It was six years ago, while sitting on his late father’s bed and holding a bottle of vodka, when Leigh Steinberg had the epiphany.
Once the NFL’s most prominent player agent — the man who inspired the movie “Jerry Maguire” — Steinberg had seen his life fall apart. His marriage disintegrated. His business crumbled to the point that he couldn’t show his players the money, because he didn’t have any. He had lost his home. And he had lost hope.
Then it hit him.
“I was staying at home with my mother, and I’m sitting on my father’s bed, and all of a sudden, I had no thought other than to find more alcohol,” Steinberg told Newsday. “Then I had a moment of clarity where I thought to myself, ‘I’m failing both of my father’s admonitions.’ ”
Steinberg thought back to the two “core principles” passed down from his father. “One was to treasure relationships, especially family, and the second was to try to make a meaningful difference, to try to help people help themselves.”
He almost immediately sought treatment and began regaining his footing as a man.
“In those early years, the primary focus was establishing a structure to support sobriety and then dealing with some of the wreckage that had occurred,” he said. “I wasn’t a starving peasant in Darfur, I’m not someone named Steinberg living in Nazi Germany, I don’t have cancer, and I’m not sick in any way other than addiction. I thought, ‘What excuse do I have not to try again?’ At periods, it felt like Sisyphus pushing the rock up the hill, but I got better.”
He eventually returned to his roots as an agent and now, close to the 20-year anniversary of the release of “Jerry Maguire,” Steinberg is back. After dominating the business side of the sport and losing it all, he represents eight players. His first high-profile client is Memphis quarterback Paxton Lynch, a likely first-round pick Thursday night, possibly by the Jets at No. 20. The Broncos also are being mentioned as a potential suitor.
Hall of Fame quarterbacks Steve Young, Troy Aikman and Warren Moon were Steinberg clients, and he represented eight No. 1 overall picks after becoming an agent in the mid- 1970s. His last first-round QB was Ben Roethlisberger in 2004.
At the age of 67, that’s some comeback, although that’s not quite the way Steinberg sees it.
“The real comeback is the ability to maintain sobriety on into my seventh year, and to have a better relationship with my kids,” said Steinberg, who has three grown children.
His relationship with Lynch started when the quarterback’s father, David Lynch, called Steinberg in 2014. “Paxton comes from a really grounded, loving family, so the family was critically important in this,’’ Steinberg said. “He’s someone for whom loyalty is important, honoring his teammates, relationships. Because they called so early, we had a chance to get to know the family, although I didn’t meet Paxton until sometime last summer.”
Steinberg did not try to hide from his past. “With any of the lingering questions that would be natural from the parents, we found we were able to bond with the family with shared values,” said Steinberg, who detailed his battle with alcoholism in his 2014 autobiography, “The Agent.”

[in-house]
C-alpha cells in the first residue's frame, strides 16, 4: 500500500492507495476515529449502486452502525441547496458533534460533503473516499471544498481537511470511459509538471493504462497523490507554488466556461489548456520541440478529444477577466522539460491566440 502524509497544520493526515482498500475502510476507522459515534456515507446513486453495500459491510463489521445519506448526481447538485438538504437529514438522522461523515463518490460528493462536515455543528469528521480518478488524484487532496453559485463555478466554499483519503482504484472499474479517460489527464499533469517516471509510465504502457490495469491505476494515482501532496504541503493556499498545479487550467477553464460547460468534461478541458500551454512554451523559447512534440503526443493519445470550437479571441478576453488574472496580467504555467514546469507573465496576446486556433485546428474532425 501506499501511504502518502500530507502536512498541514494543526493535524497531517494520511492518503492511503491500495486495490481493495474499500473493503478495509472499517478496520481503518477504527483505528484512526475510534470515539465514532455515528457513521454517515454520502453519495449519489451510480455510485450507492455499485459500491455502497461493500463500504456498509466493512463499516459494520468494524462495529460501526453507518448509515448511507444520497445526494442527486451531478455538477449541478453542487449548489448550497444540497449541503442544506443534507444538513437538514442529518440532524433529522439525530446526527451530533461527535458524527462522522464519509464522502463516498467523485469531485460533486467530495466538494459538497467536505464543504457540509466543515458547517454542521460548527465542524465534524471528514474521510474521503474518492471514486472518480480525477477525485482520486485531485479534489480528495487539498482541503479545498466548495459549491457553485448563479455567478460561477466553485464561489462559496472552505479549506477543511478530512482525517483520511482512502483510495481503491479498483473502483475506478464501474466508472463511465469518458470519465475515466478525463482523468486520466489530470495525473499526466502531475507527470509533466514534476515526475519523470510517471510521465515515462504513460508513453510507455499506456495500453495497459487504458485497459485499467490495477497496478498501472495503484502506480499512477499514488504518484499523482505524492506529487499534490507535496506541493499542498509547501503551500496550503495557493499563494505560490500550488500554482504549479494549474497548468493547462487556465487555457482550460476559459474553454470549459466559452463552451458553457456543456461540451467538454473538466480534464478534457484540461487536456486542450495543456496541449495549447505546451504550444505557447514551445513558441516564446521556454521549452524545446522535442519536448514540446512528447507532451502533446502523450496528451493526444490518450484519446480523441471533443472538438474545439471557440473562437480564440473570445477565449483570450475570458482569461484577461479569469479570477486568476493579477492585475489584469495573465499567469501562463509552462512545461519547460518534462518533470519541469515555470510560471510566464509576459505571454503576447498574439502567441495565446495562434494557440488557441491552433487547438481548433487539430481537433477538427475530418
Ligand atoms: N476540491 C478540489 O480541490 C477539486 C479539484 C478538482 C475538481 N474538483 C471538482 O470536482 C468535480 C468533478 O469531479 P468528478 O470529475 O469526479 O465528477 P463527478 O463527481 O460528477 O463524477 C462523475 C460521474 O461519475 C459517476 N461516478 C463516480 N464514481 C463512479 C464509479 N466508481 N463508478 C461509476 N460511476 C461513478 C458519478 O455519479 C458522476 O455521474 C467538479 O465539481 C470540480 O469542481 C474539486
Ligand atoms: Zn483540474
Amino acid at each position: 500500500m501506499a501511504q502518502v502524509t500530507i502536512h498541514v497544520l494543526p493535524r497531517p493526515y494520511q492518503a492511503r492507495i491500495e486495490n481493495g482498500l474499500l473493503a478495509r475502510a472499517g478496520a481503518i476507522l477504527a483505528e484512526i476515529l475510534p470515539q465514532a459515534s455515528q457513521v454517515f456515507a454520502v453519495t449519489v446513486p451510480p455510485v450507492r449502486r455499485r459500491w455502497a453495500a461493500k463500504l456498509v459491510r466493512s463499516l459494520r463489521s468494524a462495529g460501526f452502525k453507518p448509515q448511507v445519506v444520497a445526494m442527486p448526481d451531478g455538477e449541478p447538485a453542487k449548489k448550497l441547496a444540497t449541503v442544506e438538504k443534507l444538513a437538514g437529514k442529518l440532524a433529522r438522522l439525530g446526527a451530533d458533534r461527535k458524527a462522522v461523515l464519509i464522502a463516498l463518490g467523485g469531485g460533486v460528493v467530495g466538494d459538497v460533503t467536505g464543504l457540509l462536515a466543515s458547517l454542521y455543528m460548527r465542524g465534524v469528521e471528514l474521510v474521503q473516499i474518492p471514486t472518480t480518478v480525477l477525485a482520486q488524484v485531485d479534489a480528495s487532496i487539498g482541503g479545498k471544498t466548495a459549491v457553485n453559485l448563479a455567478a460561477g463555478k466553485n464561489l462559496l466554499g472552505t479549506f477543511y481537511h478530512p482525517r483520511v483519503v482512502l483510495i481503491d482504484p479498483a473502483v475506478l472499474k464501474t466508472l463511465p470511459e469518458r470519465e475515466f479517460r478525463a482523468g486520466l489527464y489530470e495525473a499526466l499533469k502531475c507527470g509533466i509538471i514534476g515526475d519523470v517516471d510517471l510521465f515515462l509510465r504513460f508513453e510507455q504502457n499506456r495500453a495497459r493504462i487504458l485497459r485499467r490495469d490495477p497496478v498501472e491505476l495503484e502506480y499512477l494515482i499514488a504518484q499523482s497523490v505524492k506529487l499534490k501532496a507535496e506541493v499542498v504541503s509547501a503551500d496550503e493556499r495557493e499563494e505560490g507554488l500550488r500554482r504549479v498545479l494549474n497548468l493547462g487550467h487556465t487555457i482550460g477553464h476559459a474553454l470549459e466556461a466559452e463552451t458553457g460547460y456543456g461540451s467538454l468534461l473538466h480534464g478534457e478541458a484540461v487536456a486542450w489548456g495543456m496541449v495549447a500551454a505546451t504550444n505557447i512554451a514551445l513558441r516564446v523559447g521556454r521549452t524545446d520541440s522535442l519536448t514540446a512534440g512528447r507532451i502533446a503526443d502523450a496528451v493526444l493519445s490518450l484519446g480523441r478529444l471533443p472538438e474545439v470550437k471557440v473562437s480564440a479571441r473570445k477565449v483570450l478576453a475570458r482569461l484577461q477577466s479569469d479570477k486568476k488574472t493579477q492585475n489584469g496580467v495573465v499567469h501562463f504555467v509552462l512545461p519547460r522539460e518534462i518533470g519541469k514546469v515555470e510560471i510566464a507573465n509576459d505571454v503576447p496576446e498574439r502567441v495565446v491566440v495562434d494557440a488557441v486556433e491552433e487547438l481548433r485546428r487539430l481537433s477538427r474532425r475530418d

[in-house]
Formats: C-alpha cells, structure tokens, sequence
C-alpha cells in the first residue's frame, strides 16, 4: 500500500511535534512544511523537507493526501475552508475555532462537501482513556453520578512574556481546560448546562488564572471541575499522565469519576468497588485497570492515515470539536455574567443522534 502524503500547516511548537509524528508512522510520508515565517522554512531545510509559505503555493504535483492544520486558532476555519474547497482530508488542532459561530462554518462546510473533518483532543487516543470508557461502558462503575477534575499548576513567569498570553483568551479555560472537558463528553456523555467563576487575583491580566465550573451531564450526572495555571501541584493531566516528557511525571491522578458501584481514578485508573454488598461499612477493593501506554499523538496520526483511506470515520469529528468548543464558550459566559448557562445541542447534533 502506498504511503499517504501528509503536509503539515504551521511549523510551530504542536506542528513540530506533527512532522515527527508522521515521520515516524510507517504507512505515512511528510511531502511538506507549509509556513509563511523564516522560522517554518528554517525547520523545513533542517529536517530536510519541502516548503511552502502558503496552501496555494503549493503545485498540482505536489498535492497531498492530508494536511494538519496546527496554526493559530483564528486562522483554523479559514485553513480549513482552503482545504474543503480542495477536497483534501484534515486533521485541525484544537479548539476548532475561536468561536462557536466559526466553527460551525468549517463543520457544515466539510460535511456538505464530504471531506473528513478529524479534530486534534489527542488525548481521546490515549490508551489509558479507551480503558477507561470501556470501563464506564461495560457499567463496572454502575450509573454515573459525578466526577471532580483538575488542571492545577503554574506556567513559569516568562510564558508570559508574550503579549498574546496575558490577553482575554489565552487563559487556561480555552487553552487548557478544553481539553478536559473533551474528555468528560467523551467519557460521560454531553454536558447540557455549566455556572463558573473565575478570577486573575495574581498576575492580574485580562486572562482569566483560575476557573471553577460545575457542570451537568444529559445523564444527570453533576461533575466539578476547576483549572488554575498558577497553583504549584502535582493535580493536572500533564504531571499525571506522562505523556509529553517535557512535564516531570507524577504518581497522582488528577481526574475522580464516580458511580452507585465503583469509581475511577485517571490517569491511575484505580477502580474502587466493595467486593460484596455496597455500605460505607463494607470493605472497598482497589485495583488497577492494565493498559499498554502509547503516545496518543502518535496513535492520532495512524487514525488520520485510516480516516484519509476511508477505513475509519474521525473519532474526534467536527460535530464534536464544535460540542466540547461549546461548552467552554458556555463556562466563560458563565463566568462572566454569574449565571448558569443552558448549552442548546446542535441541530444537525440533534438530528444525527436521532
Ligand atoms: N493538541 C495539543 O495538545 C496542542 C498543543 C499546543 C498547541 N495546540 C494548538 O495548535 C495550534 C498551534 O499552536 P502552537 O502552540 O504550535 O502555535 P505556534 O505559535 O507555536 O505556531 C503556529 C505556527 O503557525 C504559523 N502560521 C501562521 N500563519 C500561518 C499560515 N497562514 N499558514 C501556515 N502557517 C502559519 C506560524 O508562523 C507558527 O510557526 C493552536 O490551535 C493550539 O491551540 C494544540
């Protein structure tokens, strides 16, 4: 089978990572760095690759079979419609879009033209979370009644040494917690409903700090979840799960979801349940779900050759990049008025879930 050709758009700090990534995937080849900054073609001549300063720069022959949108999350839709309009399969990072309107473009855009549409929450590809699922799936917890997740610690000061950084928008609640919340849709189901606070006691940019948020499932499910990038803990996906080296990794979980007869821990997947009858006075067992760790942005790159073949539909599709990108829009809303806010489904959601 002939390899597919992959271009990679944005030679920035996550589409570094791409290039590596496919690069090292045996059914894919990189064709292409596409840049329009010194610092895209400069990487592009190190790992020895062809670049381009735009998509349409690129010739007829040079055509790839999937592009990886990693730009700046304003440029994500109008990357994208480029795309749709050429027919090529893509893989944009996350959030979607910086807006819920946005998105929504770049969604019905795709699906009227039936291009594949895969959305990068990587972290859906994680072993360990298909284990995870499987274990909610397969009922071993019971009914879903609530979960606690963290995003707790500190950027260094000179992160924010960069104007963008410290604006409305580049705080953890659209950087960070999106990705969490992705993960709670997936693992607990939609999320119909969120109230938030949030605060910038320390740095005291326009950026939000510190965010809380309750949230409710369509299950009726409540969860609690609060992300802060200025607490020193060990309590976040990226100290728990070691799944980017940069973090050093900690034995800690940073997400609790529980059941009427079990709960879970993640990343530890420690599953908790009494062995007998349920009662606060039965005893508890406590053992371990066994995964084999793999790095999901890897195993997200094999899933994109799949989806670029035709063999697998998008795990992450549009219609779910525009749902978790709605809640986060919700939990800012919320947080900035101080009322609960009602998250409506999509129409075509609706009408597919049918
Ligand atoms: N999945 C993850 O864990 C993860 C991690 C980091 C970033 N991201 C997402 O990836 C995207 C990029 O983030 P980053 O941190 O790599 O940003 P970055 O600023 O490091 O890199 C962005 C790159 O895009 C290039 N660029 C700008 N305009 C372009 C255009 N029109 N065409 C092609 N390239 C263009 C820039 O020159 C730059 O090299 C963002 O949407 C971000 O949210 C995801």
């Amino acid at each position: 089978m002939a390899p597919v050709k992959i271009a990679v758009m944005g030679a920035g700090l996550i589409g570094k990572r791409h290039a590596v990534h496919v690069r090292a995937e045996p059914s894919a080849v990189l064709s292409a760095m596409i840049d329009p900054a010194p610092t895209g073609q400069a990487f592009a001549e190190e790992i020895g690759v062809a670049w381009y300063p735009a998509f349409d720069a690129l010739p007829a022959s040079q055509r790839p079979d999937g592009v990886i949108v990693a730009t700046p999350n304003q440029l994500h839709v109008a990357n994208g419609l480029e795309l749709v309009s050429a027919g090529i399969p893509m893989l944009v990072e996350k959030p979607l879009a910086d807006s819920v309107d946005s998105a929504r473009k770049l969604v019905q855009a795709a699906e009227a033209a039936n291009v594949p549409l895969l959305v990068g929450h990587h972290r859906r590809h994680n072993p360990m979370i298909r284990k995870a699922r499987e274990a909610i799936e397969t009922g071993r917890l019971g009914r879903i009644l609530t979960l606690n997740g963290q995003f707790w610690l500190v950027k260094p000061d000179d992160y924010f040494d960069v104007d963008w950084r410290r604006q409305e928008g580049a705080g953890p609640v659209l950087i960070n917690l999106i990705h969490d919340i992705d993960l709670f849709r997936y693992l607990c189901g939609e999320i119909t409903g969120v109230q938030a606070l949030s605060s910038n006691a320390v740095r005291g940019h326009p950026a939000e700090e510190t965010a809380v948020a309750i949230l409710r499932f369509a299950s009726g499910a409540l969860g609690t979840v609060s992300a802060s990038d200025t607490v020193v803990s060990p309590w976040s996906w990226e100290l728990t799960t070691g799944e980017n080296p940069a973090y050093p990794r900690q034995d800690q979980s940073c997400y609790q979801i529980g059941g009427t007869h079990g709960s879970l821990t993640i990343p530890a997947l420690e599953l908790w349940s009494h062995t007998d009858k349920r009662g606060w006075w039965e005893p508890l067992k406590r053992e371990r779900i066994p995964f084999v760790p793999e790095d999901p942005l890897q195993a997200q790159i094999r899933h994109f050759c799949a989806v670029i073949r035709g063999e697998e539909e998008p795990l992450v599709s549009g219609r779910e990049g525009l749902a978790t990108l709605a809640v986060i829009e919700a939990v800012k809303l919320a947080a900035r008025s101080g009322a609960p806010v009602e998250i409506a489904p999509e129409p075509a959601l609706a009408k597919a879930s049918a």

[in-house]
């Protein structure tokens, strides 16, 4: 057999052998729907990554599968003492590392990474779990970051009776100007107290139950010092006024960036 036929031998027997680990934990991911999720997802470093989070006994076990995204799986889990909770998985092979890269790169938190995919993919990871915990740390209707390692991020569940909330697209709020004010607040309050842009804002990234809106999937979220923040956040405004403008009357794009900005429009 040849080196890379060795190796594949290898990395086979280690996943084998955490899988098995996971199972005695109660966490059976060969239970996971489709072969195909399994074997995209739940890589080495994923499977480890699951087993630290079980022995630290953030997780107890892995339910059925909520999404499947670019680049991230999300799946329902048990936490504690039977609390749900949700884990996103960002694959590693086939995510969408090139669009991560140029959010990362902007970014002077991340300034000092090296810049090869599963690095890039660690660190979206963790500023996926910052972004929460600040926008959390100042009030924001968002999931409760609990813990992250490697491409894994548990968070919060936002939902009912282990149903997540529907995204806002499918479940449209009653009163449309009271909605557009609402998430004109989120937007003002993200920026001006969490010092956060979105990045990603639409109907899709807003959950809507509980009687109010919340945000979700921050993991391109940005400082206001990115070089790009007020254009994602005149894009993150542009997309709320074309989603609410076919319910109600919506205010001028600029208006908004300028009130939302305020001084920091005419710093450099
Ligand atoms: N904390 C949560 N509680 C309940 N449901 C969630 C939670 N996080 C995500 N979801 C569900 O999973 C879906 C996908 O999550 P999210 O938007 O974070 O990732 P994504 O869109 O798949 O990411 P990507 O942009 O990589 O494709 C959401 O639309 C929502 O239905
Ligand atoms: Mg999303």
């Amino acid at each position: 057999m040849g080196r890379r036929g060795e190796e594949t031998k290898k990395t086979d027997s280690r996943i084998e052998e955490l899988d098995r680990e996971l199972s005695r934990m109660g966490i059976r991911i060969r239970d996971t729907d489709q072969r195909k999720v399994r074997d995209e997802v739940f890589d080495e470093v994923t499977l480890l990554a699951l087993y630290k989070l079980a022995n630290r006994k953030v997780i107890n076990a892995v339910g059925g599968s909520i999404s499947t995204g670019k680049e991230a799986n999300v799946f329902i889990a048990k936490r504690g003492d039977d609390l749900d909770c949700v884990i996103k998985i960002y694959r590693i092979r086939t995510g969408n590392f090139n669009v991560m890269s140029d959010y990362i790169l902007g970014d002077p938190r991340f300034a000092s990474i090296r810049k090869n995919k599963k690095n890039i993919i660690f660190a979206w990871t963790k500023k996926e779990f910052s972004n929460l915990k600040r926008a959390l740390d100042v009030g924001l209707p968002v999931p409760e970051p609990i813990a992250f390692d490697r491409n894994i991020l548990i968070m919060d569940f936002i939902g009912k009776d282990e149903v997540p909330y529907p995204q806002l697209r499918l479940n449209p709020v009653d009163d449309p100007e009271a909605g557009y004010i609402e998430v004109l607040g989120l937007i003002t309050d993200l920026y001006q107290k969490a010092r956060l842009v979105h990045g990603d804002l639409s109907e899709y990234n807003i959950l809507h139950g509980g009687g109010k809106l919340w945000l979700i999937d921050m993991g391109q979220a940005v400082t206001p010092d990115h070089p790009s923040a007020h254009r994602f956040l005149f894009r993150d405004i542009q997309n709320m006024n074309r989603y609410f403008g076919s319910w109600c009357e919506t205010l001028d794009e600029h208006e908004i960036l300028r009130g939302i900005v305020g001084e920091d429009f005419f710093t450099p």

He still goes to meetings to “stay on course” with his sobriety. “I’m very open about my past,’’ he said, “and I prepared myself to deal with every question or doubt that a player or his family might have.”
He is involved in a national anti-bullying campaign and is an activist in dealing with concussions. He was one of the first and loudest voices in the 1990s to draw attention to the issue of brain trauma and the NFL, even though he was largely ignored.
Another positive development: the Rams’ return to Los Angeles, where Steinberg lives. He had been chairman of the “Save the Rams” organization, which had unsuccessfully lobbied the NFL to bring the team back to L.A. NFL owners approved the Rams’ relocation from St. Louis earlier this year. “I fell in love with football back in the 1950s,’’ he said, “with my dad taking me to the Coliseum to watch the Rams.”
Now he’ll get to watch Lynch begin his NFL journey.
He does so with a renewed sense of compassion, born of his own experiences.
“Having gone through a period of struggle, financially and with substance abuse, it gave me a larger perspective and a better ability to understand what many people go through,” he said.
One of those people struggling is another former first-round quarterback, Johnny Manziel. Released by the Browns after two controversy-filled seasons, Manziel underwent in-patient treatment last year for an unspecified problem and has been involved in several off-field incidents. He reportedly has been indicted on a misdemeanor domestic-violence charge in connection with a recent incident involving his former girlfriend.
Steinberg thinks back to his own experience as a way to help Manziel.
“The issue with him is saving his life,” Steinberg said. “Talk about resurrecting his career is secondary to breaking addiction. Obviously, he’s still struggling. If he could break denial, realize that he has a problem, then he could go and address it. But with the pattern of incidents, history will tell you it will recur.
“Until he hits his own personal bottom, until he hits a point where he cannot live that way anymore and desperately seeks help, he won’t get cured. I had to hit a bottom to do it. Until then, until you’re ready to work to make change, it won’t happen. He’s in the grip of that. If he’s in that phase, he’s not thinking rationally. You have to shake yourself away from that.”